When I got home from my trip to Portland, I emailed my mother, Katie Funk Wiebe, to tell her about this book. Of course, she knew about it. Being the leading Mennonite feminist writer means she’s always got her finger on the pulse of Mennonite literature.

Not surprising. It’s a fun parlor game among Mennonite Brethren people to dig up these kinds of family connections. In fact, given the small gene pool, it’s not unusual to discover that you are related to another person in more than one way (Come to think of it, at the funeral of my husband’s grandmother Ruth this past summer, I discovered that my paternal aunt Susie was married to the grand-nephew of the man who married my husband’s grandmother’s sister. Was that fun for you? If so, you may be a Mennonite Brethren.)

Some of the details in this essay are drawn from an extensively-researched history of my grandfather Jacob Funk, which my mom is writing. The history of this side of my family begins with the August 1, 1789 arrival of 20-year-old Frantz Peter Funck and his young wife Maria at Kronsweide, near Zaporoschye,  South Russia, in the first group of Mennonite immigrants from Prussia. I also dug up a history of my grandmother Anna Janzen Funk, which mom wrote awhile ago. From these pages, and a few other sources I had handy, I was able to delve into the history which Rhoda and I share.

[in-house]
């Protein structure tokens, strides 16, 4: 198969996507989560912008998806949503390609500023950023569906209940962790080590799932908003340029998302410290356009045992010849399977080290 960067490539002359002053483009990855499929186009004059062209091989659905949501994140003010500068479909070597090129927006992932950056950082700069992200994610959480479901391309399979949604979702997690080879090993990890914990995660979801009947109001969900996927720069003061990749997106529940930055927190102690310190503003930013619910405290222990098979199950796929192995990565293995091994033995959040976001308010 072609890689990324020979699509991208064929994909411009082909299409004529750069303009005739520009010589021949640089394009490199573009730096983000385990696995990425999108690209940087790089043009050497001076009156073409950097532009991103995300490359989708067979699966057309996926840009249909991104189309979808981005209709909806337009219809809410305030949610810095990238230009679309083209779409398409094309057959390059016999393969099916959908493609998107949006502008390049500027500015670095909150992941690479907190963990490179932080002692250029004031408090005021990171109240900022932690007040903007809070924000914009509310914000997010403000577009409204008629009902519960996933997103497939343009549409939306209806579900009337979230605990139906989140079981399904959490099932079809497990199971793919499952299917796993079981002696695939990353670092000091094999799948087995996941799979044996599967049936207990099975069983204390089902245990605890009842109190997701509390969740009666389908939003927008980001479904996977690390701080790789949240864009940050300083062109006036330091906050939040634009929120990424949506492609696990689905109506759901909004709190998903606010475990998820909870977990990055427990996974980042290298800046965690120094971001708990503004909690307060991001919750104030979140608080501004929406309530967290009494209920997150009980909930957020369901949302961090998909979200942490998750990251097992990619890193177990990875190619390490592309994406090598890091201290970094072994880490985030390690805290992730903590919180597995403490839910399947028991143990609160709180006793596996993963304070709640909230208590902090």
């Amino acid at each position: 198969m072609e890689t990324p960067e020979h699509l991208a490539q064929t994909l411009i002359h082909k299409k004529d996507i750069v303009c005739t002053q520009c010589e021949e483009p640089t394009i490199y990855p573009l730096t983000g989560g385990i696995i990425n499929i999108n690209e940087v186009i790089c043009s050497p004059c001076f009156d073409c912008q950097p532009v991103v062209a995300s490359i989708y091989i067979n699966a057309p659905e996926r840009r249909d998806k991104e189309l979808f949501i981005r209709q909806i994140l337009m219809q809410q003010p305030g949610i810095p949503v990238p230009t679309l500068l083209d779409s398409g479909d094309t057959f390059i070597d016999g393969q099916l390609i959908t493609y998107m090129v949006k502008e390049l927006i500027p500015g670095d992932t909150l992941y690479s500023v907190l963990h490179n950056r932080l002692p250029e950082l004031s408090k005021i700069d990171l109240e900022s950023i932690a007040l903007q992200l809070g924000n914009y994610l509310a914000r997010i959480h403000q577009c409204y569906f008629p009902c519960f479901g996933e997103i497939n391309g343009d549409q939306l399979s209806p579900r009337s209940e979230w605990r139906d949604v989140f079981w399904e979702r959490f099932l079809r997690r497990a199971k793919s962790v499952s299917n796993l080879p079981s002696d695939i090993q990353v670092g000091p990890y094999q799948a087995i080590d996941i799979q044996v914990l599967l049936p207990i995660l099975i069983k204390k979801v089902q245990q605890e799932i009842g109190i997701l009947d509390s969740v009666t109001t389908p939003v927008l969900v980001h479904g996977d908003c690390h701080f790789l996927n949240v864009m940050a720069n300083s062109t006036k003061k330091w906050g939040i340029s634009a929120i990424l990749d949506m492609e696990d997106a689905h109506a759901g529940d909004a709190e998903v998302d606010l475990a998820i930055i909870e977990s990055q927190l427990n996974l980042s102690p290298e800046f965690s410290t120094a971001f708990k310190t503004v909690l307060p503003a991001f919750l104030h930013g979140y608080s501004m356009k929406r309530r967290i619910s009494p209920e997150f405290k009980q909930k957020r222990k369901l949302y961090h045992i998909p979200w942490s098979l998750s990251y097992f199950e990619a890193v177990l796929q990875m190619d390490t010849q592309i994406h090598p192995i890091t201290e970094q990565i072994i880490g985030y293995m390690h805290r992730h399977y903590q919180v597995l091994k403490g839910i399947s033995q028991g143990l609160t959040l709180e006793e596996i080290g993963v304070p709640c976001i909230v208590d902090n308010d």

I already knew that some time in the 1500s, some of our Dutch ancestors read the Bible for themselves, and felt led to disobey the state church (and thus, the state) and re-baptise themselves as adults. These rebels, our great-etcetera grandparents, were from the Flemish and Frisian areas of Holland. For their effrontery in claiming freedom of thought and action, they were burned at the stake, roasted on a slow fire, tied to the stake, drowned, buried alive and otherwise persecuted. (Read the Martyrs Mirror if you want to know more, but I warn you, it’s scary.)

The Mennonite survivors fled to the northern lowlands of Germany and the Danzig area, which later became Prussia. Here they lived from 1540 to 1790. They learned German, which became the language of God and Mennonite culture — Low German in daily life, and High German in church. Non-conformity to the “world” was important, both in their material and spiritual practices. They honed their spiritual approach, sometimes squabbling between themselves over culturally-related expressions of what exactly non-conformity meant. The Flemish Mennonites saw themselves as an elite, progressive group, and considered the Frisians low-brow. These two groups took their class consciousness and divisiveness with them to the Ukraine, where they migrated after an1786 invitation from Catharine the Great. Here they continued the great debate over how best to live a spiritual life.  Frisians accused the Flemish of being worldly in their choice of clothing; the Flemish said the Frisians were less than spiritual in their style of houses and furnishings. They differed in their modes of baptism: the Frisians sprinkled, the Flemish poured. Who walked closer to God? was the question.

A small but fervent group of restorationists seceded from the mother Russian Mennonite church around 1860, calling themselves Mennonite Brethren. They considered themselves the true believers, as opposed to their cold, non-believing, worldly Mennonite neighbors. This group considered themselves really spiritual – when they baptized, they dunked the entire person!